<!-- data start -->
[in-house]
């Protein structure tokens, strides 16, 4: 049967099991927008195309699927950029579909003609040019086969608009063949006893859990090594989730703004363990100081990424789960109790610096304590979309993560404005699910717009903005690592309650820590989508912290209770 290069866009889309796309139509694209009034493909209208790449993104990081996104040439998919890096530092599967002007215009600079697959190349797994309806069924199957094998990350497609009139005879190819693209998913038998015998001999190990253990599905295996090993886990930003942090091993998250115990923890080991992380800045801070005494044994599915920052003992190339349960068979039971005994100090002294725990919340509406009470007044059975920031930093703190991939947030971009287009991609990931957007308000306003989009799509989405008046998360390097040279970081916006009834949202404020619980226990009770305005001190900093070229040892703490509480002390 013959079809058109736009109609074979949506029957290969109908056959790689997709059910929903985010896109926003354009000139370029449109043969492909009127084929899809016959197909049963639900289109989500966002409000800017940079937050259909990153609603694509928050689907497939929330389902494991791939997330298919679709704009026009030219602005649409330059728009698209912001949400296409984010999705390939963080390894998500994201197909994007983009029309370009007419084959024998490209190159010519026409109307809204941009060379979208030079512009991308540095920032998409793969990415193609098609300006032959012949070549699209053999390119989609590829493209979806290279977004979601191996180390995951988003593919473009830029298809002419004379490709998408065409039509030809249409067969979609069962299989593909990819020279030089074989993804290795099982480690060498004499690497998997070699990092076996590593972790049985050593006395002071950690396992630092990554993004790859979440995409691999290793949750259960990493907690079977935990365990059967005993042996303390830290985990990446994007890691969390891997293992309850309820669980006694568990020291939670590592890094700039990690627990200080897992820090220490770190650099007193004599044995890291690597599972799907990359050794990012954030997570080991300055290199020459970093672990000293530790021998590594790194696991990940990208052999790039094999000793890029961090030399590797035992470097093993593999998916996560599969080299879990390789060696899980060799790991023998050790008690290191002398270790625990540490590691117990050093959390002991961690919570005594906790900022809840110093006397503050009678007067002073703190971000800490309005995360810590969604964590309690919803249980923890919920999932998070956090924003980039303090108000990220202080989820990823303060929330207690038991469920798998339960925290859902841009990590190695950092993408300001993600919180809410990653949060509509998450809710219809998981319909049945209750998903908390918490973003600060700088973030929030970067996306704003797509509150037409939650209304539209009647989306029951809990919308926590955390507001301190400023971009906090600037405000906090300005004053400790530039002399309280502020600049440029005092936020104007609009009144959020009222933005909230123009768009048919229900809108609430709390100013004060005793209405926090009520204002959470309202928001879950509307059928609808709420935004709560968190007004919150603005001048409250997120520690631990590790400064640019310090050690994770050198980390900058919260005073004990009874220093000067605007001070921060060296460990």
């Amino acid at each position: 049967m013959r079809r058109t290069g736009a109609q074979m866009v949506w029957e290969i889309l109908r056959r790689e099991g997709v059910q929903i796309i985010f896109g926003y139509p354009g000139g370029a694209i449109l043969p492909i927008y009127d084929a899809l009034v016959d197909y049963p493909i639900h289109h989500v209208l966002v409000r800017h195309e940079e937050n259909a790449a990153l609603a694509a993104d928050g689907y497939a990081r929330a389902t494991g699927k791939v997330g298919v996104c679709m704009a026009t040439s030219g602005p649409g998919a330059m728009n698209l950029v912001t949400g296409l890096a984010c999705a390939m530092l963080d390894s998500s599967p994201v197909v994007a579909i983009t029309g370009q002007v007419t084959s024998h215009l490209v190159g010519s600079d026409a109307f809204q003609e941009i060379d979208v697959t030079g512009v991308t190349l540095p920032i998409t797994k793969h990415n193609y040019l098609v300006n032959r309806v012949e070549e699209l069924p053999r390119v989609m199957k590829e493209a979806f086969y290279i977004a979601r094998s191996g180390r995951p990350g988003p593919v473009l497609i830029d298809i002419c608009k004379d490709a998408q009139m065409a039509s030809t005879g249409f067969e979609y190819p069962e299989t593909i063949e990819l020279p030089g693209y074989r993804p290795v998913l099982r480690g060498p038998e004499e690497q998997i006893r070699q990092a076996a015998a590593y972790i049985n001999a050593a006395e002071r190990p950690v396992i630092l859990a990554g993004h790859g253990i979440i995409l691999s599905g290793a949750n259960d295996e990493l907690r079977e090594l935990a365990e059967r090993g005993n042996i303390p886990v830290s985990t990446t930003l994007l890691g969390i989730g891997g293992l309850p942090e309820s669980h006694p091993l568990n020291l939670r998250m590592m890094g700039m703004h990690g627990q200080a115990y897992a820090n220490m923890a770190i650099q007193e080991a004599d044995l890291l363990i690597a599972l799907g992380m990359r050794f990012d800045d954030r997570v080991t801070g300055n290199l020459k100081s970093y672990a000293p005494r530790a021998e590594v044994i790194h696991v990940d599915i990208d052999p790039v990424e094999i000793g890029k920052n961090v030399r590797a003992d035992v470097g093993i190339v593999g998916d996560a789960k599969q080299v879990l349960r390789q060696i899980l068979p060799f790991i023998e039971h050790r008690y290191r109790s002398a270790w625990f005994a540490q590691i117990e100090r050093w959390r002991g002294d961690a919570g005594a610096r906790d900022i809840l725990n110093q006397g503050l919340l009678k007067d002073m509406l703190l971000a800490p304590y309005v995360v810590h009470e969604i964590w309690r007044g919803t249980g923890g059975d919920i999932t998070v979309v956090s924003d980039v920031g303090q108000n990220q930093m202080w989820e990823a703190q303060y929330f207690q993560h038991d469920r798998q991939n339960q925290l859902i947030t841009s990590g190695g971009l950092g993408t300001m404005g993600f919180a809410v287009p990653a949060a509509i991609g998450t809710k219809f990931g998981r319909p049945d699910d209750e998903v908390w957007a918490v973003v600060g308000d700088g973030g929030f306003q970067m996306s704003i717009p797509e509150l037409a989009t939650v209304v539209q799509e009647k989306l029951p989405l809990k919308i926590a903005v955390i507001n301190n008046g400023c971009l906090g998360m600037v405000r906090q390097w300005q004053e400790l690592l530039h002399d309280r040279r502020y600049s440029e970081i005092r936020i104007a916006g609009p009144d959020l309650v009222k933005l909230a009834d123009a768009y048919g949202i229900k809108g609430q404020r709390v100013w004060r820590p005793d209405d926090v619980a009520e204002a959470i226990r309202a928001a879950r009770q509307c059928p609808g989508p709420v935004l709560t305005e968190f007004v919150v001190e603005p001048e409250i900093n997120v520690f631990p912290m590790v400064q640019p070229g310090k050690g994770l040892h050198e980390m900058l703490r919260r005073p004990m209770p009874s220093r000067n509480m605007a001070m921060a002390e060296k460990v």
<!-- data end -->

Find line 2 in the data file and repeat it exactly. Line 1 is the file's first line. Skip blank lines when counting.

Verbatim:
């Protein structure tokens, strides 16, 4: 049967099991927008195309699927950029579909003609040019086969608009063949006893859990090594989730703004363990100081990424789960109790610096304590979309993560404005699910717009903005690592309650820590989508912290209770 290069866009889309796309139509694209009034493909209208790449993104990081996104040439998919890096530092599967002007215009600079697959190349797994309806069924199957094998990350497609009139005879190819693209998913038998015998001999190990253990599905295996090993886990930003942090091993998250115990923890080991992380800045801070005494044994599915920052003992190339349960068979039971005994100090002294725990919340509406009470007044059975920031930093703190991939947030971009287009991609990931957007308000306003989009799509989405008046998360390097040279970081916006009834949202404020619980226990009770305005001190900093070229040892703490509480002390 013959079809058109736009109609074979949506029957290969109908056959790689997709059910929903985010896109926003354009000139370029449109043969492909009127084929899809016959197909049963639900289109989500966002409000800017940079937050259909990153609603694509928050689907497939929330389902494991791939997330298919679709704009026009030219602005649409330059728009698209912001949400296409984010999705390939963080390894998500994201197909994007983009029309370009007419084959024998490209190159010519026409109307809204941009060379979208030079512009991308540095920032998409793969990415193609098609300006032959012949070549699209053999390119989609590829493209979806290279977004979601191996180390995951988003593919473009830029298809002419004379490709998408065409039509030809249409067969979609069962299989593909990819020279030089074989993804290795099982480690060498004499690497998997070699990092076996590593972790049985050593006395002071950690396992630092990554993004790859979440995409691999290793949750259960990493907690079977935990365990059967005993042996303390830290985990990446994007890691969390891997293992309850309820669980006694568990020291939670590592890094700039990690627990200080897992820090220490770190650099007193004599044995890291690597599972799907990359050794990012954030997570080991300055290199020459970093672990000293530790021998590594790194696991990940990208052999790039094999000793890029961090030399590797035992470097093993593999998916996560599969080299879990390789060696899980060799790991023998050790008690290191002398270790625990540490590691117990050093959390002991961690919570005594906790900022809840110093006397503050009678007067002073703190971000800490309005995360810590969604964590309690919803249980923890919920999932998070956090924003980039303090108000990220202080989820990823303060929330207690038991469920798998339960925290859902841009990590190695950092993408300001993600919180809410990653949060509509998450809710219809998981319909049945209750998903908390918490973003600060700088973030929030970067996306704003797509509150037409939650209304539209009647989306029951809990919308926590955390507001301190400023971009906090600037405000906090300005004053400790530039002399309280502020600049440029005092936020104007609009009144959020009222933005909230123009768009048919229900809108609430709390100013004060005793209405926090009520204002959470309202928001879950509307059928609808709420935004709560968190007004919150603005001048409250997120520690631990590790400064640019310090050690994770050198980390900058919260005073004990009874220093000067605007001070921060060296460990």